The words to express it

Ouzbékistan, Samarcande, tapshan, tapchane, rue Aboulouïs Farobi, © L. Gigout, 2012
Samarcande, rue Aboulouïs Farobi.

I have got a meeting with Gulmira, the young English professor I met in the night train from Bukhara. She pulls me in different places where she knows there are tapshans : Damaryk in the Tashkent suburb, the Kouk Saray chaykhana and the Sharshara waterfall. I examine with her the appropriate manner of naming the object that I was persisting in calling "tapschan" throughout my journey. What about really ?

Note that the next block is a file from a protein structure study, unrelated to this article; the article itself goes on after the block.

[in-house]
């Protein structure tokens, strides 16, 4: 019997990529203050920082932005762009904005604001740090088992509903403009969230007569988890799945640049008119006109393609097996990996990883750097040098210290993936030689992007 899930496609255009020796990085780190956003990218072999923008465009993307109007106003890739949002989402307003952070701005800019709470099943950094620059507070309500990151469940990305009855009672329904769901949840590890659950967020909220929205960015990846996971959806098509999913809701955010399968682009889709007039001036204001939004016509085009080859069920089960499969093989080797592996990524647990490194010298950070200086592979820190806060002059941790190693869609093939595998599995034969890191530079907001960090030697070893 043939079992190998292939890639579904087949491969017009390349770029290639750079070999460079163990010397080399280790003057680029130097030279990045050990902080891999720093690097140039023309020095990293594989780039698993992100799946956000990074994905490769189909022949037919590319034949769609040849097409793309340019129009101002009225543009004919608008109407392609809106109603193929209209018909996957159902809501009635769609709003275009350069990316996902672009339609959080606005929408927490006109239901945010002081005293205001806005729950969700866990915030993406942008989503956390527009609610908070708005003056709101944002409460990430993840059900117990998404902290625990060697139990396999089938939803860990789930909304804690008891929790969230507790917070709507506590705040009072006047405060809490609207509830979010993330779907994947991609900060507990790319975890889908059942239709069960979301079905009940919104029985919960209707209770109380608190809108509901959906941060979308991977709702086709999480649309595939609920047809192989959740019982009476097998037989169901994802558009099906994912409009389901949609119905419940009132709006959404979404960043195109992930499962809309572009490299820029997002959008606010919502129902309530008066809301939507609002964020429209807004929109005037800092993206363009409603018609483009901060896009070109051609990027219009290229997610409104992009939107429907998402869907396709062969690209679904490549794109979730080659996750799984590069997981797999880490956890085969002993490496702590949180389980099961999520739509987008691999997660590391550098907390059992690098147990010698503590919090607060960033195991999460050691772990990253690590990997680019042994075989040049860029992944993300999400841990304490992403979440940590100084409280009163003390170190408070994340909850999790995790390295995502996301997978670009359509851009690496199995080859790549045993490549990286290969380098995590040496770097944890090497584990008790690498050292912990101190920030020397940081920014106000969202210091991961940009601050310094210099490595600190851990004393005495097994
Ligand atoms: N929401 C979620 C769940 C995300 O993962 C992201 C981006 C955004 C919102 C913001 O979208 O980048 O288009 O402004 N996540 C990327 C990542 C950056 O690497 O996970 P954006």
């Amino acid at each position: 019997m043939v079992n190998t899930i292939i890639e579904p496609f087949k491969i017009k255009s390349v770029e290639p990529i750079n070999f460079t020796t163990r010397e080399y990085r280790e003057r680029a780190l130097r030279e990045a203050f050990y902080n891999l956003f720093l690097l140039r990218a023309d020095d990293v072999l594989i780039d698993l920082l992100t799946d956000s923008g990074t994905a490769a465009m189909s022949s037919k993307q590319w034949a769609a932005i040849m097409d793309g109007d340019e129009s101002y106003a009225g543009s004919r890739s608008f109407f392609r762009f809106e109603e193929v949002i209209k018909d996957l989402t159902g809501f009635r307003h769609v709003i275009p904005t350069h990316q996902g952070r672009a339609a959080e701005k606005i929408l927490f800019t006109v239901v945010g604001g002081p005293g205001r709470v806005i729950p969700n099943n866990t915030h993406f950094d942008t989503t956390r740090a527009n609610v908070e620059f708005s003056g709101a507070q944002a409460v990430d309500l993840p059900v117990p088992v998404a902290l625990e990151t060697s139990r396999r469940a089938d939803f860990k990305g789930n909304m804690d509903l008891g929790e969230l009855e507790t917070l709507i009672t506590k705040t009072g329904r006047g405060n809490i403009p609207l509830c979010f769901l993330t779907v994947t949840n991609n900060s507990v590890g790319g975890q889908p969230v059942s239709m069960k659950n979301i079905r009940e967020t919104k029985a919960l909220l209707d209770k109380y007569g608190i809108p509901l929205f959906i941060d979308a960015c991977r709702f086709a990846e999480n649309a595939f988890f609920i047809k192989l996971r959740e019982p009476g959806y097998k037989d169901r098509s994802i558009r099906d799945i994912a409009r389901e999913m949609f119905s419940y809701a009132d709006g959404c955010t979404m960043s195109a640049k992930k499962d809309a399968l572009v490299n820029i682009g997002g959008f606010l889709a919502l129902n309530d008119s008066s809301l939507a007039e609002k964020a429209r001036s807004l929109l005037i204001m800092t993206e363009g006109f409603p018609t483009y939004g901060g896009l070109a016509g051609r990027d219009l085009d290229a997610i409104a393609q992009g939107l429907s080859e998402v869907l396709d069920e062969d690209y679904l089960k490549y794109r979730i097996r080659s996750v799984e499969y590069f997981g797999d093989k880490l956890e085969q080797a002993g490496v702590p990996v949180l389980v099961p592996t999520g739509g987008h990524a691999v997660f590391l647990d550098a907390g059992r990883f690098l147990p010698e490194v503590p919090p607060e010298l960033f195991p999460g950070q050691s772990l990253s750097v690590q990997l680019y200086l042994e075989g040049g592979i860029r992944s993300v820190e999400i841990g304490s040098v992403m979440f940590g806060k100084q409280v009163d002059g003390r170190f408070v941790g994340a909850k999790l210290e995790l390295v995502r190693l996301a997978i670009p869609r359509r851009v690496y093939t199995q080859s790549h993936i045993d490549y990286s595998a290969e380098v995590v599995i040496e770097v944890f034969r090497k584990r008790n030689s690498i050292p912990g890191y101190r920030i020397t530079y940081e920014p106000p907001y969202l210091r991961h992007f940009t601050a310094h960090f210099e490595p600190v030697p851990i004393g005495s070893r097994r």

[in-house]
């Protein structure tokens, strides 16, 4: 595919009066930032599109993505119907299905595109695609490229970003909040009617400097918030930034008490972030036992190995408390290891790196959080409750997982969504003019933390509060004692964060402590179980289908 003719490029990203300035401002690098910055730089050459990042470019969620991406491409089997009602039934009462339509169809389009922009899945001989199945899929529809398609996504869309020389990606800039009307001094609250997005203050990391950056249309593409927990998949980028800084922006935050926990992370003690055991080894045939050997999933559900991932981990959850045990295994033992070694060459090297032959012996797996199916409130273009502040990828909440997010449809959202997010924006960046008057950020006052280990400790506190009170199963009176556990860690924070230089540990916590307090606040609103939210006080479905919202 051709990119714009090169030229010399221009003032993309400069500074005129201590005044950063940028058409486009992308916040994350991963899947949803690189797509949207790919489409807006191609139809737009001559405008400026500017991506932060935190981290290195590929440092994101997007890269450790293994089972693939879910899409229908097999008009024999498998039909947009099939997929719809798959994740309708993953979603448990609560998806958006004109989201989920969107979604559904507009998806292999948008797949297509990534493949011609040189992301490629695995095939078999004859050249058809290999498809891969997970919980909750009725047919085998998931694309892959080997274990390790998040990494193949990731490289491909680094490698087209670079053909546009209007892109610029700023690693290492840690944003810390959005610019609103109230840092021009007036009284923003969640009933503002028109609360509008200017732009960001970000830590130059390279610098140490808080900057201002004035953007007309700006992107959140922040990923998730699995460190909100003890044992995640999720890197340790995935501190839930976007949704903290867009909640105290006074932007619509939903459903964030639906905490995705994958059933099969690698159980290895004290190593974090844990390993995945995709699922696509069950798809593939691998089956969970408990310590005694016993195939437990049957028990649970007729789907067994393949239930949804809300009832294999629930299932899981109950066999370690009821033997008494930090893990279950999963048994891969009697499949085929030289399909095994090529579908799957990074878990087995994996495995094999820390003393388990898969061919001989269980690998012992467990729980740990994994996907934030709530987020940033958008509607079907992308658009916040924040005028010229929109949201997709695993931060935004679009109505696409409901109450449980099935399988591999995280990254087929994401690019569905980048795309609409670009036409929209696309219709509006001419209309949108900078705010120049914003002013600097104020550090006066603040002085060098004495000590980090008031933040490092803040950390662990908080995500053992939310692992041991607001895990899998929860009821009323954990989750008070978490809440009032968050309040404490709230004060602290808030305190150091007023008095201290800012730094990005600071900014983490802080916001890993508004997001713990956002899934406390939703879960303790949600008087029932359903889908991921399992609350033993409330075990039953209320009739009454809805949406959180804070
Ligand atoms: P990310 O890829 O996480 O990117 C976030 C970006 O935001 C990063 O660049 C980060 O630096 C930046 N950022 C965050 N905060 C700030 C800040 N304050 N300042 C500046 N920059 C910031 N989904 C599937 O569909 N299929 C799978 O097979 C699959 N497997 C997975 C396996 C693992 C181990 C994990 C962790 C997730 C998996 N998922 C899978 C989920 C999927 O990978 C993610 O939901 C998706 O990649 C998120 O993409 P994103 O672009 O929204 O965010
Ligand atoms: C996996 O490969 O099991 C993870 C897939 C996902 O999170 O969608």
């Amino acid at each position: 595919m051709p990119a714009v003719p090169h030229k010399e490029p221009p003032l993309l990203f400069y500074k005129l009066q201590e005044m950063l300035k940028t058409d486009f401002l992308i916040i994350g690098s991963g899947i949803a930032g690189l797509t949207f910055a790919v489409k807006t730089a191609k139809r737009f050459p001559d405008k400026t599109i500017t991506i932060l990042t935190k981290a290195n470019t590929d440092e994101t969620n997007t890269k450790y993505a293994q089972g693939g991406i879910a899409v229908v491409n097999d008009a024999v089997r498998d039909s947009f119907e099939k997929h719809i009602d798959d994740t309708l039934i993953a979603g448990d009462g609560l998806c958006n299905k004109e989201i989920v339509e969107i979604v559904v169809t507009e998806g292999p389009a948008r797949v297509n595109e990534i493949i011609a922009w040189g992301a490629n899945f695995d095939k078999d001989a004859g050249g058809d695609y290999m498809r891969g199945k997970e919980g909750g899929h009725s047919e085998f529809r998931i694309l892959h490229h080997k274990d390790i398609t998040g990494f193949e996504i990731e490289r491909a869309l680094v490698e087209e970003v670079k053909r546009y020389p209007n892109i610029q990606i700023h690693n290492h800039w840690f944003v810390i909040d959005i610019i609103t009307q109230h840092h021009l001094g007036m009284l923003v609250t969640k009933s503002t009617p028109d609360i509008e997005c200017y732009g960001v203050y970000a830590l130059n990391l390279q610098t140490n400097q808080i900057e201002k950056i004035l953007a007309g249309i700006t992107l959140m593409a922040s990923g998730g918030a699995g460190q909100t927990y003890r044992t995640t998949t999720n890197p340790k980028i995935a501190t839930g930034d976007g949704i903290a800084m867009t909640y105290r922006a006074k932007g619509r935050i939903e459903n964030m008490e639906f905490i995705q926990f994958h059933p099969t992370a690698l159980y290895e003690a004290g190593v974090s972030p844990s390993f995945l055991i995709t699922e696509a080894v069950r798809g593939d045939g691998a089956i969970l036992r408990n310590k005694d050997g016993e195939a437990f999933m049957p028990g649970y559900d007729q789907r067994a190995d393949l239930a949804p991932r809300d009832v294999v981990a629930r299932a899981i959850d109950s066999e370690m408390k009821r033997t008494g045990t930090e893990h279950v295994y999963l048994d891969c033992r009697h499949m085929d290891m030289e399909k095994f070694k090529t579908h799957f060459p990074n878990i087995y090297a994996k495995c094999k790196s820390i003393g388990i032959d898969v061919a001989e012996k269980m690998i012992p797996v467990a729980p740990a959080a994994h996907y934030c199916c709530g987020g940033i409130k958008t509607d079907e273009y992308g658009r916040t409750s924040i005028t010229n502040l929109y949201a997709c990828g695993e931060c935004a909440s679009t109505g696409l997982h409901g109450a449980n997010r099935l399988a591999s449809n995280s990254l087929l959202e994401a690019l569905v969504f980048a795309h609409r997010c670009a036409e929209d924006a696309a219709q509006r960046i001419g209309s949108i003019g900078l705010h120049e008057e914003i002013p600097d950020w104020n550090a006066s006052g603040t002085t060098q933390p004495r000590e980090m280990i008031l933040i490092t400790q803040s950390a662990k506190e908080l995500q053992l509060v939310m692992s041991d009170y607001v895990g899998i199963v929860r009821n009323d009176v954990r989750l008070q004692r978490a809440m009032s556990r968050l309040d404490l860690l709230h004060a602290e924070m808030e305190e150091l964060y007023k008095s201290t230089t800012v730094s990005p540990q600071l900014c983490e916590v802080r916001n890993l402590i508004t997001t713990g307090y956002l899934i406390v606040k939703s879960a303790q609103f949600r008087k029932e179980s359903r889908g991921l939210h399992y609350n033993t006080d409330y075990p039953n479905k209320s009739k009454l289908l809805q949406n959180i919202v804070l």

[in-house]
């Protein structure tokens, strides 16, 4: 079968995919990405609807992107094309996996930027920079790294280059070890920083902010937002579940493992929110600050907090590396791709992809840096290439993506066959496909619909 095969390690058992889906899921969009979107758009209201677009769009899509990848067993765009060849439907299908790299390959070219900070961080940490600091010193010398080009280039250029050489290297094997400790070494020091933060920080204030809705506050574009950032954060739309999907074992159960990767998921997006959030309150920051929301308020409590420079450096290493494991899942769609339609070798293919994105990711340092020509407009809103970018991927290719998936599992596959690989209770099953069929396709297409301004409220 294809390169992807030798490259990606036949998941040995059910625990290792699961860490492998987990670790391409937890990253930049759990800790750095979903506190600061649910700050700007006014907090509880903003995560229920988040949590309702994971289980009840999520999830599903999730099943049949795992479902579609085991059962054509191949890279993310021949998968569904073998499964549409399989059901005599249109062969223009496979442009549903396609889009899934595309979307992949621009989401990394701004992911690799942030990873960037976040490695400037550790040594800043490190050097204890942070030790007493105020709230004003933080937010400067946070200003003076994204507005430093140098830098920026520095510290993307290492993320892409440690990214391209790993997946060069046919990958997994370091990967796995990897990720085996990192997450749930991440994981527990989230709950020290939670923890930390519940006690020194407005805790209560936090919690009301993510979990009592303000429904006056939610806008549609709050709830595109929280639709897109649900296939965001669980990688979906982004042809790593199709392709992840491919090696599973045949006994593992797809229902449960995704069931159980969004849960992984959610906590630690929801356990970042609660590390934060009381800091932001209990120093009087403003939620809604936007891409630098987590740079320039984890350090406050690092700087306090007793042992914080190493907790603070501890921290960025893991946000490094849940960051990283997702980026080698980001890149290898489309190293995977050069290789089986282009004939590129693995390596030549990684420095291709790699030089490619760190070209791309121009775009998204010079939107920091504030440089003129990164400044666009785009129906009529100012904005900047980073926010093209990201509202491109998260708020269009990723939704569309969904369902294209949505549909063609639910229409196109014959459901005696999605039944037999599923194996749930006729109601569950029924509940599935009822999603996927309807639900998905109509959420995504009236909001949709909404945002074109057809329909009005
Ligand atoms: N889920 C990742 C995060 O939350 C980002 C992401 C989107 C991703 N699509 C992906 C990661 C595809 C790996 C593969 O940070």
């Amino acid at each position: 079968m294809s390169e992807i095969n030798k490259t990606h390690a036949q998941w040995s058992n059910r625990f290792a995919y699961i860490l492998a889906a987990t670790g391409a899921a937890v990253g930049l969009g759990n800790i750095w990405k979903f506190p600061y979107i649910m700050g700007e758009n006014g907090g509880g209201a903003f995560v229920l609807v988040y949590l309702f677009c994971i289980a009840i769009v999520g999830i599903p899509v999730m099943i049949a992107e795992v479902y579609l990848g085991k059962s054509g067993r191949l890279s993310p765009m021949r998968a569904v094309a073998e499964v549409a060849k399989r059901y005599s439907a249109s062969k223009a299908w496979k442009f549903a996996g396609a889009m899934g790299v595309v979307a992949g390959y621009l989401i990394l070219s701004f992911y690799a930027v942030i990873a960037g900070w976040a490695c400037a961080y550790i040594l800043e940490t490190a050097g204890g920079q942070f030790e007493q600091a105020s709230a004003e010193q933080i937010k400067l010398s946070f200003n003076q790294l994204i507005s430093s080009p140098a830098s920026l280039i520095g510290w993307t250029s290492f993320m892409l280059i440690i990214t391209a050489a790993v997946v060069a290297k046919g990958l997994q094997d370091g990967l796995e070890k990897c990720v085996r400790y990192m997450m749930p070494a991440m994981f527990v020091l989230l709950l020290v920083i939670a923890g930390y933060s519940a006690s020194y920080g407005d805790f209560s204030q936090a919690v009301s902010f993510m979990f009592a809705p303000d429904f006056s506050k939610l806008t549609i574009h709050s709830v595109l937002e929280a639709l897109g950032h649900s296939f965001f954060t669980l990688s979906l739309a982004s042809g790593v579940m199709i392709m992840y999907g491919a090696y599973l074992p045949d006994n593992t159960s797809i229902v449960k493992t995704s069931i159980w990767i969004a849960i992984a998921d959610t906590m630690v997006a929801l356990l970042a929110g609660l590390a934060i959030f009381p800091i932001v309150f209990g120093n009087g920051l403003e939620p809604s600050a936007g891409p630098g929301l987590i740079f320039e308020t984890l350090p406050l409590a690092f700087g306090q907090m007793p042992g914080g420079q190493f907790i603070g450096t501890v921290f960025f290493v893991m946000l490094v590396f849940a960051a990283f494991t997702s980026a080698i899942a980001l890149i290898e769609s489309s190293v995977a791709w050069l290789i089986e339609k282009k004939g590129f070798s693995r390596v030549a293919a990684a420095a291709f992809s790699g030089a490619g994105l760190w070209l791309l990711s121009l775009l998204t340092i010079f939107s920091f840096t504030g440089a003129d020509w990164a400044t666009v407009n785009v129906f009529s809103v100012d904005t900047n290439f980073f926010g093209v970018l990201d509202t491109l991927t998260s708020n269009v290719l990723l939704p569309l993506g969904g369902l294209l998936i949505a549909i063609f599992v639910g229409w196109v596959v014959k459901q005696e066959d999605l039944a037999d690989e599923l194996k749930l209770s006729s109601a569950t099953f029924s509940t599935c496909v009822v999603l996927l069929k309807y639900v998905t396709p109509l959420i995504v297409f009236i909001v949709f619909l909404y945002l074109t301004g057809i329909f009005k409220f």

"Tapshan" is a word known in the Russian dictionaries which give the translation bedstead or easel bed. But what is its origin ? Turkic, I find in an etymological dictionary. More exactly, Mongolian Tatar. Sanskrit, I also find on the web site of the Russian restaurant ТАПЧАН in Moscow, which claims that Buddha reached awakening at a place so called under a fig tree. Assertion which puzzles me. For some Tajiks, the word "tapshan" refers to a terrace. The Uzbeks use also the word "suri" and the Tajiks the word "kat". In the Tchulpan's book Night, the translator in French Stephane A. Dudoignon uses the french word "litière" (litter). In the glossary, "litter" is given as the translation of "suri" with the definition : "Big wooden litter with four feet where is taken the meals and where people spend the night in summer." But, further in the book, it is on the "kat" that the young Zelbi receives her visitor to confide her secrets. By a mail, Stephane Dudoignon will suggest to me later the Provencal term "radassière". "Historically, he will write, these kinds of litters where we can wallow (se radassa) are an adaptation of the Ottoman divan which was much deeper than his actual declension.